Sabarwal is critical of the way India’s design fraternity operates. Most Indian designers, she alleges, work as ‘one-night stand’ designers who only work from fashion week to fashion week and have no coherent line of thought in what they do. This, she says, is why they do not understand the value of fashion forecasting. “Most do not even have a signature style,” she says.
In Sabarwal’s opinion, Manish Malhotra and Sabyasachi are among those facing an identity crisis over their style. “Only now is Malhotra looking at developing a signature style after years of experience in dressing up leading Bollywood actresses, while Sabyasachi, who happened to be the only designer with a signature style, has now become repetitive.”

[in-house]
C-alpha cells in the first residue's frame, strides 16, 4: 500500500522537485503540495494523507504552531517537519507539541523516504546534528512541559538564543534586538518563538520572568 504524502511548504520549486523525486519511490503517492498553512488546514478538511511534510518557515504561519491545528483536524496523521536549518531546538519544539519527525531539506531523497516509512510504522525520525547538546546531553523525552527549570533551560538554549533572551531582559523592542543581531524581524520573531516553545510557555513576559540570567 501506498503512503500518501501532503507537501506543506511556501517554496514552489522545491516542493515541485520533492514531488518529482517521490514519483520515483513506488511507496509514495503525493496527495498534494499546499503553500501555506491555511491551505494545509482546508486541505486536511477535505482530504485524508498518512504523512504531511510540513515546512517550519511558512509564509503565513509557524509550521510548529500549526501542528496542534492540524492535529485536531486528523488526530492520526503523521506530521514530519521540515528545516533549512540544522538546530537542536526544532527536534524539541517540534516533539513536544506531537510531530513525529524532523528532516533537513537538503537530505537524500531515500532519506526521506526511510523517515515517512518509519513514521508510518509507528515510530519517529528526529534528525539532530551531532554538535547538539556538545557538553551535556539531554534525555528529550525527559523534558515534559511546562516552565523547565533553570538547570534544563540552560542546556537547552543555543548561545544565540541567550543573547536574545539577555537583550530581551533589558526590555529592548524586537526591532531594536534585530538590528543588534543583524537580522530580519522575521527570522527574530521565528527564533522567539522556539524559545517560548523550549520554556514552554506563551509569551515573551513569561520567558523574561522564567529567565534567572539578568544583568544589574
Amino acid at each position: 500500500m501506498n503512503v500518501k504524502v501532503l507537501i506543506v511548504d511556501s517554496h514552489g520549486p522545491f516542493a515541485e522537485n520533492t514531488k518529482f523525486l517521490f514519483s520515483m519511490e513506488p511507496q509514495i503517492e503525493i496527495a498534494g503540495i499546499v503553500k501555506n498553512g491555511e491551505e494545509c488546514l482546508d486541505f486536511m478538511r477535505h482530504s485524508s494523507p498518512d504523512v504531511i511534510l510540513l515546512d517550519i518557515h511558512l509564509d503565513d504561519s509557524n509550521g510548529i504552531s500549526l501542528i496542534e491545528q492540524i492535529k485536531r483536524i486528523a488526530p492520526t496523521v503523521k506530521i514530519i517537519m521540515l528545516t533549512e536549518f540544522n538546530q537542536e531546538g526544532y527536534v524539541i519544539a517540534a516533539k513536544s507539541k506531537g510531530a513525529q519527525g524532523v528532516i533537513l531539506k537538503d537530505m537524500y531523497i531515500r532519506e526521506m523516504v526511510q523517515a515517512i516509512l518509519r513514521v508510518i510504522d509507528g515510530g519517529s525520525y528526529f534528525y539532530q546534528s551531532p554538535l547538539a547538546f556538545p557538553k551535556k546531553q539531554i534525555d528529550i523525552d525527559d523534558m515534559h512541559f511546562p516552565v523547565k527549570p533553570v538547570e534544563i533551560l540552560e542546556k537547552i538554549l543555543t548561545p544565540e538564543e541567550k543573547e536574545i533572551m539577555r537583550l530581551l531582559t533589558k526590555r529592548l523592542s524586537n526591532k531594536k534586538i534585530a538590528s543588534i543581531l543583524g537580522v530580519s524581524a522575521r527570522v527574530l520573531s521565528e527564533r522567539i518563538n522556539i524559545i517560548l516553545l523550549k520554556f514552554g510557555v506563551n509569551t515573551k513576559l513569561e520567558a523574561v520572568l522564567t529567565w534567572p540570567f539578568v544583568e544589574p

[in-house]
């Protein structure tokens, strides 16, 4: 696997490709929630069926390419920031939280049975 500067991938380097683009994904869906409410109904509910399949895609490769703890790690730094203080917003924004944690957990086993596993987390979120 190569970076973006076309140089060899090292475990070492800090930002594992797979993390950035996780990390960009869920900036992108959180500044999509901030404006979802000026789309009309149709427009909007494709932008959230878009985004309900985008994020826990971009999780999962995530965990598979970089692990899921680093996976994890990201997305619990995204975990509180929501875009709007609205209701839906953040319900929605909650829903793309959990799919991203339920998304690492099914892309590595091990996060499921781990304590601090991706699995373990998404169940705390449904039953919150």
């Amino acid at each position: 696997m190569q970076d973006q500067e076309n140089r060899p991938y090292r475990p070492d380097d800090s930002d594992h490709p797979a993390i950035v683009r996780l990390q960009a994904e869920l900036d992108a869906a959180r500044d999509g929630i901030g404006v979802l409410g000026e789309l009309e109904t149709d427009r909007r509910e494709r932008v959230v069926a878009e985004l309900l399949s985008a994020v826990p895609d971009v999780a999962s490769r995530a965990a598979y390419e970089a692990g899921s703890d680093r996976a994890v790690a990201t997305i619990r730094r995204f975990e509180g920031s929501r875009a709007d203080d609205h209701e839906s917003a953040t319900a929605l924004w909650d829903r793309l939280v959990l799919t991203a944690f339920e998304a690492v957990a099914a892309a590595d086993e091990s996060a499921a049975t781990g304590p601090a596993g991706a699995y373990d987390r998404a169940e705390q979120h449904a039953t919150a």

Sabyasachi, who popularised khadi and a deglam look, did admit in public that he’d become repetitive after the somewhat jaded look he gave Vidya Balan at Cannes this year. That he now offers bridal makeovers on the TV show Band Bajaa Bride has not done anything to quell that criticism. Malhotra, meanwhile, is trying to make up for lost time in promoting his signature style.
“Fashion in our country is only restricted to glamorous stars, Middle East buyers and pastry events after fashion week,” says Sabarwal, “We lack an Indian identity as we blindly follow the season diktaks of the West. In most parts of the country, we don’t even have spring and fall as seasons, but we continue to bring out collections [for those].”
Kaur believes that Indian designers need to adopt a cohesive approach to fashion. “As an industry, we are divided into factions,” she says, “There is a fashion council, but it functions between two fashion weeks. Then there are bloggers and writers who haven’t been tapped [properly]. We have to function as an industry to promote the Indian design sensibility internationally.”